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EMDR

What is EMDR?

EMDR or Eye Movement Desensitization and Reprocessing is a type of therapy that’s really helpful for people who have gone through traumatic experiences. This therapy was developed by psychologist Francine Shapiro back in the late 1980s, and it’s gained a lot of recognition as an effective treatment for trauma-related disorders.

So, how does it work? In EMDR, we work through a series of stages to support you to gently uncover the impact your experiences have had in your life and how they have impacted your health, well-being, relationships and more.  During these sessions, you’ll be asked to recall the traumatic event while also tracking the movement of the therapist’s fingers or other objects with your eyes. It might sound a little unusual, but this process stimulates both sides of your brain and help you process and desensitize those tough memories.

Who can be supported by EMDR?

EMDR has been found to be beneficial for many people who have experienced trauma. It can help reduce the emotional distress and negative feelings associated with the traumatic event, and it can also help you develop more adaptive ways of coping with the memories.  Areas that may benefit from EMDR include.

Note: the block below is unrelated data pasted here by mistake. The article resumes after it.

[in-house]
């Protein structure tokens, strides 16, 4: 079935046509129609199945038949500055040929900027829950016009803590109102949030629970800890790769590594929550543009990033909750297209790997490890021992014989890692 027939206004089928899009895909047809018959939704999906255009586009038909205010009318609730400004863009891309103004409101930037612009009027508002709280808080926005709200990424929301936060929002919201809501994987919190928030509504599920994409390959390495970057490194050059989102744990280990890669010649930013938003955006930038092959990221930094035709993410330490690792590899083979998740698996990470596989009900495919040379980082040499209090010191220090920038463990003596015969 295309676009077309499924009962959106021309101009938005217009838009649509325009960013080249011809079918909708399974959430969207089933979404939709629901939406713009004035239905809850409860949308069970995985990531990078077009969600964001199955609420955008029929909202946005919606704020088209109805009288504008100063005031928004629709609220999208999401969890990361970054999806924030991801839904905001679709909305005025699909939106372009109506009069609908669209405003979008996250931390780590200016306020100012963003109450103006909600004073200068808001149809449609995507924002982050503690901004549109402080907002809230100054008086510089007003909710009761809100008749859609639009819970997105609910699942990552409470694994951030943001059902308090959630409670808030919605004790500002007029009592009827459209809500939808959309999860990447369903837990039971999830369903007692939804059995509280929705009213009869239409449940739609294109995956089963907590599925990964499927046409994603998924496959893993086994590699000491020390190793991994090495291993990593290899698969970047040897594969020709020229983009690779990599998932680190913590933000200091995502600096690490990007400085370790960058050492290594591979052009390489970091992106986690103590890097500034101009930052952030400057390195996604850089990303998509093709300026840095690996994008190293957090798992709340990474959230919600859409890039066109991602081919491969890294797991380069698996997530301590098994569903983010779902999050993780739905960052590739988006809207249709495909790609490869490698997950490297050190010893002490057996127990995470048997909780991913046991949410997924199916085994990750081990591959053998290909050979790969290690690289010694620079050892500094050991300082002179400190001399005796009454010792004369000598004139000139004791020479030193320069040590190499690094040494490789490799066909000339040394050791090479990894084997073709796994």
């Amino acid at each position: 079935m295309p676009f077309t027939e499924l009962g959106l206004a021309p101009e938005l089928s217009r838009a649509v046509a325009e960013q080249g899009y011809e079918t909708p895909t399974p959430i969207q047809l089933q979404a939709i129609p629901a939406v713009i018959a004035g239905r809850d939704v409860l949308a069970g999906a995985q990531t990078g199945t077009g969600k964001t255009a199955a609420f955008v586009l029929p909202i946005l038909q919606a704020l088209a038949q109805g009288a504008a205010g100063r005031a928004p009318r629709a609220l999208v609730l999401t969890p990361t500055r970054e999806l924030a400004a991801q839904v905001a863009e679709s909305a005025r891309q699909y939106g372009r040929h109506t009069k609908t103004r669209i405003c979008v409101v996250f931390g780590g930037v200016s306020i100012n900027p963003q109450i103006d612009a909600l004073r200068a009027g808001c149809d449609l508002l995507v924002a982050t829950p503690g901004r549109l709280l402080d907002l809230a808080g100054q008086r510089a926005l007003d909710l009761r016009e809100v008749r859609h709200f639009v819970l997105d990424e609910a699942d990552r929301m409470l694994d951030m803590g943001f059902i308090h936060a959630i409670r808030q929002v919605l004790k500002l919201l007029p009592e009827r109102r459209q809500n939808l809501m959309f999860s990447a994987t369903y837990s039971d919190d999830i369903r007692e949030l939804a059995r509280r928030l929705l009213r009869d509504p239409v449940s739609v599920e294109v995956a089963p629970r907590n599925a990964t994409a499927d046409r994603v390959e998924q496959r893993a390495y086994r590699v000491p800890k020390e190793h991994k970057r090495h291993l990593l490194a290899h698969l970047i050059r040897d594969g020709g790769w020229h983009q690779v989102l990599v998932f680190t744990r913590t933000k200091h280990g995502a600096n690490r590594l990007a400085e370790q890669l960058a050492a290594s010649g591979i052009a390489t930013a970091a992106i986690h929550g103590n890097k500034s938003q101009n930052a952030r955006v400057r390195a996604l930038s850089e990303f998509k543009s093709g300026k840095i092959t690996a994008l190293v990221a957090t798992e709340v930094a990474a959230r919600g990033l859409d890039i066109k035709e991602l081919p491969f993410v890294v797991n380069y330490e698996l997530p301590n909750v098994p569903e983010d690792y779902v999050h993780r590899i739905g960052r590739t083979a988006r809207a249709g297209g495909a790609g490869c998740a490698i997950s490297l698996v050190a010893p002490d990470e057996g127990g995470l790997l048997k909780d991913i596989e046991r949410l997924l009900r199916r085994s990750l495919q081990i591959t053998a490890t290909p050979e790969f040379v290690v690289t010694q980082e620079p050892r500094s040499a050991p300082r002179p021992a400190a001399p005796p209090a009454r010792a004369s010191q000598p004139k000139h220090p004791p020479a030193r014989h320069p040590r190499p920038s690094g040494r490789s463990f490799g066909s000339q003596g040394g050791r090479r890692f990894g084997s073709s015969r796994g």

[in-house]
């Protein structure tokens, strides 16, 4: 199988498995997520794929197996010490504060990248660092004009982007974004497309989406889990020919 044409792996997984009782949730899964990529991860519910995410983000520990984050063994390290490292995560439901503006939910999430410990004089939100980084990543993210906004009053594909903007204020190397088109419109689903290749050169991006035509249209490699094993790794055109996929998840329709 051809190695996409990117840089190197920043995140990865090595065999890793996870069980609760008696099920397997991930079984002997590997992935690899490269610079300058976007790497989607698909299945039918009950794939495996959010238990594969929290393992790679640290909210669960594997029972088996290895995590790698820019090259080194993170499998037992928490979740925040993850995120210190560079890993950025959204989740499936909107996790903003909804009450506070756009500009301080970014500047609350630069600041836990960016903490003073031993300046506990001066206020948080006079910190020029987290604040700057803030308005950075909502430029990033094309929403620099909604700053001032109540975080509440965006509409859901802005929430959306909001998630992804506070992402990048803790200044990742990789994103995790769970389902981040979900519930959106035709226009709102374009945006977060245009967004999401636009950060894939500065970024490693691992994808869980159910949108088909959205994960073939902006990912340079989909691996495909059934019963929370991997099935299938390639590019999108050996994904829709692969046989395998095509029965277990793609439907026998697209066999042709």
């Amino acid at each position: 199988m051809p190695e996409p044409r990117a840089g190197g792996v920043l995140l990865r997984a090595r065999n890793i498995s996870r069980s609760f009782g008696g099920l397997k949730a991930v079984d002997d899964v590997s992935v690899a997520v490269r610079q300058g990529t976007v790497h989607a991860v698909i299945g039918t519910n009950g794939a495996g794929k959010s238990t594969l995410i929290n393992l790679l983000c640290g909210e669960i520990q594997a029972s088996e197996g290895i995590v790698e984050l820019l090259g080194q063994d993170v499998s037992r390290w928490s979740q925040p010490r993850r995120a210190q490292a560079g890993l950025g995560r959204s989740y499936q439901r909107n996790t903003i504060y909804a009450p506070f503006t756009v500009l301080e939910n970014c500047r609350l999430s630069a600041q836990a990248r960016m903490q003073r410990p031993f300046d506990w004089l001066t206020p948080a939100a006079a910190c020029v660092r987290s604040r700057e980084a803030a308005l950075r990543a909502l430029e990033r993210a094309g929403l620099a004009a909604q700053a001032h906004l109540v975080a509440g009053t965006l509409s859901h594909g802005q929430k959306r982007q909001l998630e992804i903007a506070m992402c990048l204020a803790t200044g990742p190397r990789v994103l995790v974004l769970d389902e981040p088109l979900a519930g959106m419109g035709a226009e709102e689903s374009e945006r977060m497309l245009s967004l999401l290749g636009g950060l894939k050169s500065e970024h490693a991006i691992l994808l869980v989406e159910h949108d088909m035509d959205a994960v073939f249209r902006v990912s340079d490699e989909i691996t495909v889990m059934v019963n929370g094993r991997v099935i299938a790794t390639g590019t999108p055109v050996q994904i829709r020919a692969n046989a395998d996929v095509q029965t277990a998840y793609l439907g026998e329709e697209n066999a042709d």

• PSTD
  • C-PTSD
  • Anxiety
  • Depression
  • Panic
  • Fears and Phobias
  • Attachment trauma

If you’ve been through a traumatic event and you’re looking for a therapy that can make a significant difference, EMDR might be worth exploring. It’s a unique and effective approach that has helped many individuals heal from their past experiences.

What are the stages of EMDR?

The therapy typically involves the following steps:

  1. History and Treatment Planning: we work together to identify the traumatic events and develop a treatment plan.
  2. Preparation: The therapist helps the individual develop relaxation and coping skills to help them manage their emotions during the EMDR sessions.
  3. Assessment: The therapist works with the individual to identify specific memories or experiences that are associated with the trauma.
  4. Desensitization: The individual is asked to recall the traumatic event while tracking the therapist’s fingers or other moving objects with their eyes. The goal is to desensitize the individual to the traumatic memory.
  5. Installation: Positive beliefs or affirmations are introduced to help the individual replace negative or distorted beliefs that may be associated with the traumatic event.
  6. Body Scan: The therapist helps the individual identify and release any physical sensations or tension associated with the traumatic memory.
  7. Closure: The session is brought to a close, and the individual is encouraged to use the relaxation and coping skills learned during the session to manage any remaining distress.